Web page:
I loved Miss Read’s Fairacre and Thrush Green novels when I read them years ago. ‘˜Miss Read’ is a pseudonym for Dora Jessie Saint (1913 ‘“ 2012) who wrote over 30 gentle books of English country and village life for adults and children.
Set in the 1950s, Fresh from the Country is a stand-alone novel telling the story of Anna Lacey, a newly qualified teacher, as she spends her first year teaching in Elm Hill, a new suburb in London. It is a little disappointing, because although Miss Read successfully conveys Anna’s dislike of the new suburb in comparison to her love of life in the countryside where she grew up, I found it a bit over done and dispiriting and the comparison is repeated several times in different ways throughout the book.
But there are some lovely descriptions of the everyday lives of the teachers and children at Elm Hill school in this book alongside some interesting comparisons between town and country. One example is the ‘flabby wrapped slices of bread‘ her landlady provides compared to the ‘fat cottage loaves with a generous dimple in their crusty tops‘. Another example, a ‘wild lovely bouquet’ of ‘sprays of bright yellow hornbeam and rose hips‘ compared to ‘faded artificial daffodils‘. Anna decides that the difference between her home and her lodgings in town is that ‘one was genuine, wholesome and homely – the real thing‘. The other was ‘false and artificial.‘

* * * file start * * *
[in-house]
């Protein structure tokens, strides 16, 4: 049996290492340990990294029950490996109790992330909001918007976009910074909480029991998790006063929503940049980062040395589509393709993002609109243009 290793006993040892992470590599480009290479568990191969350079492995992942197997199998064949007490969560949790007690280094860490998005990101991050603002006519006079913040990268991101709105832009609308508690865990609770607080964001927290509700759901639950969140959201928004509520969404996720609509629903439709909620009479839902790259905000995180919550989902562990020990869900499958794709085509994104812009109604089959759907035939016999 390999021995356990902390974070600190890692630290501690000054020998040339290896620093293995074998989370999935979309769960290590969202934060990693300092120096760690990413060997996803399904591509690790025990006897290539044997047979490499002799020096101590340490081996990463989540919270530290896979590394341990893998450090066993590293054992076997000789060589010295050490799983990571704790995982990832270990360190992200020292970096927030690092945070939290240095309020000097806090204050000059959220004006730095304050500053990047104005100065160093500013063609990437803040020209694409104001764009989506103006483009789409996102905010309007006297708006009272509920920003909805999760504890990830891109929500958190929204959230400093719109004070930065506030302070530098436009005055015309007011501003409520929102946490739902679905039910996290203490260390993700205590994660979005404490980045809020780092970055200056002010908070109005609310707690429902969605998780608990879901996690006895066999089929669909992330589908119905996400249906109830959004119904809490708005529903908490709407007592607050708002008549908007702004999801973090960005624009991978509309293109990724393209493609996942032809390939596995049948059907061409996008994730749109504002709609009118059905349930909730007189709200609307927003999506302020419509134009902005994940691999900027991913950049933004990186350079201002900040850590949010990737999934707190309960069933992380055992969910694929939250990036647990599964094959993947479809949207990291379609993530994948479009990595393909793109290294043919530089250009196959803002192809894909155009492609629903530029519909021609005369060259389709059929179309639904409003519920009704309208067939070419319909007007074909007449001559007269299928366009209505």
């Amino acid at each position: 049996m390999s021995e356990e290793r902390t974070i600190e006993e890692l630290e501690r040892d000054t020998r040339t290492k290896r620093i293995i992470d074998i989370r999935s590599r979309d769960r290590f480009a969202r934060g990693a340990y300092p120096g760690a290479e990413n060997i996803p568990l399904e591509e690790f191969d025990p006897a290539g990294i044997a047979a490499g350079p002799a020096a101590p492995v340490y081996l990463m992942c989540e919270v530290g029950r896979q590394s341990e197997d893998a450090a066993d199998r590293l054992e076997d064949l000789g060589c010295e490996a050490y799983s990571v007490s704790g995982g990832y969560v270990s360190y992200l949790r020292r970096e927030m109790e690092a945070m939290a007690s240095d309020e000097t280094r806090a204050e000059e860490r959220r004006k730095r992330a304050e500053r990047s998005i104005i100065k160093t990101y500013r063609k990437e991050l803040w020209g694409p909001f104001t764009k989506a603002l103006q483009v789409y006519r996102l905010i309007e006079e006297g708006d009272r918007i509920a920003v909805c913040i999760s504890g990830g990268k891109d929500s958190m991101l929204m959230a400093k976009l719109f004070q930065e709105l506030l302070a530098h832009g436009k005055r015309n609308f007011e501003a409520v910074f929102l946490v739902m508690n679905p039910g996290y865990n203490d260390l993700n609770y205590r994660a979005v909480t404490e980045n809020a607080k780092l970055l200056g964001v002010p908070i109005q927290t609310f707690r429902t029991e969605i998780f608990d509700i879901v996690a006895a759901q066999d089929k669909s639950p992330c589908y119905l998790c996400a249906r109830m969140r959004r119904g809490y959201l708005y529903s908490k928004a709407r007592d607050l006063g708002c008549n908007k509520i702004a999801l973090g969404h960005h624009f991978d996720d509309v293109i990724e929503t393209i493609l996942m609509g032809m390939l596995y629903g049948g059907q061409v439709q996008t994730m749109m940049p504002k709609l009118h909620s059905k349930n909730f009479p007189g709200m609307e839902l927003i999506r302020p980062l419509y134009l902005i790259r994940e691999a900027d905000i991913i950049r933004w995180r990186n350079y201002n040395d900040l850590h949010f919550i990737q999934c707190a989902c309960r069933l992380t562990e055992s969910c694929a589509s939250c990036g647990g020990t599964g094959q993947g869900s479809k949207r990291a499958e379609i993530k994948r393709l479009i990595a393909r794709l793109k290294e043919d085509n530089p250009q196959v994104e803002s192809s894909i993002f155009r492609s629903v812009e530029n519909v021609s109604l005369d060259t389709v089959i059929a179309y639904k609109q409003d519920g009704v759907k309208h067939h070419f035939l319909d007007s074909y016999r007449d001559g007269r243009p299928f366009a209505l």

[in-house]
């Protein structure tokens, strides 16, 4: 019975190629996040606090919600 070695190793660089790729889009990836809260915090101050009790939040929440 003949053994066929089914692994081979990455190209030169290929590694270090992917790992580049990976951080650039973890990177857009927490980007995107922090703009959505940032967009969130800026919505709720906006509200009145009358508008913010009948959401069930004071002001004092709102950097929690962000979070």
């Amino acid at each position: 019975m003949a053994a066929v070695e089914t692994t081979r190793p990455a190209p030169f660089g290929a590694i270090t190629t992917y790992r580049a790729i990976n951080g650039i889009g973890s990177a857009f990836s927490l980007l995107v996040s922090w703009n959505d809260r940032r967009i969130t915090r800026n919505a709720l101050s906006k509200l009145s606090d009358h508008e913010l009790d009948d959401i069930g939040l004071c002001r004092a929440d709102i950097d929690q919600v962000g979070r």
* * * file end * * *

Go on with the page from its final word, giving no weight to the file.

Despite my slight disappointment I did like this book, which transported me back to the 1950s, when children were taught in large classes and the pace of life was slower than today. It was a bit disconcerting to read that Anna enjoyed smoking, but then the dangers of cigarettes were not emphasised in those days and many people did smoke.
There are interesting comments on enjoying the simple pleasures of life, on the nature of happiness, the virtues of truthfulness and neighbourliness, being useful in the community and how ambition is a
… two-edged weapon which ‘could provide a motive, an interest, a spur. It could be the means of living in a perpetual state of hope. … But, on the other hand it could lead to self-aggrandisement and self-deception.’ (page 107)
By the end of the year Anna feels more settled at the school. She is looking forward to moving out of Mrs Flynn’s house to more comfortable lodgings with the hospitable and friendly Mrs Armstrong. But she thought that in the ‘misty future there might be a country school‘ and a ‘little house of her own set in quiet fields’. I don’t think that Miss Read wrote any more books about Anna, but I like to think that a little village school did materialise for her.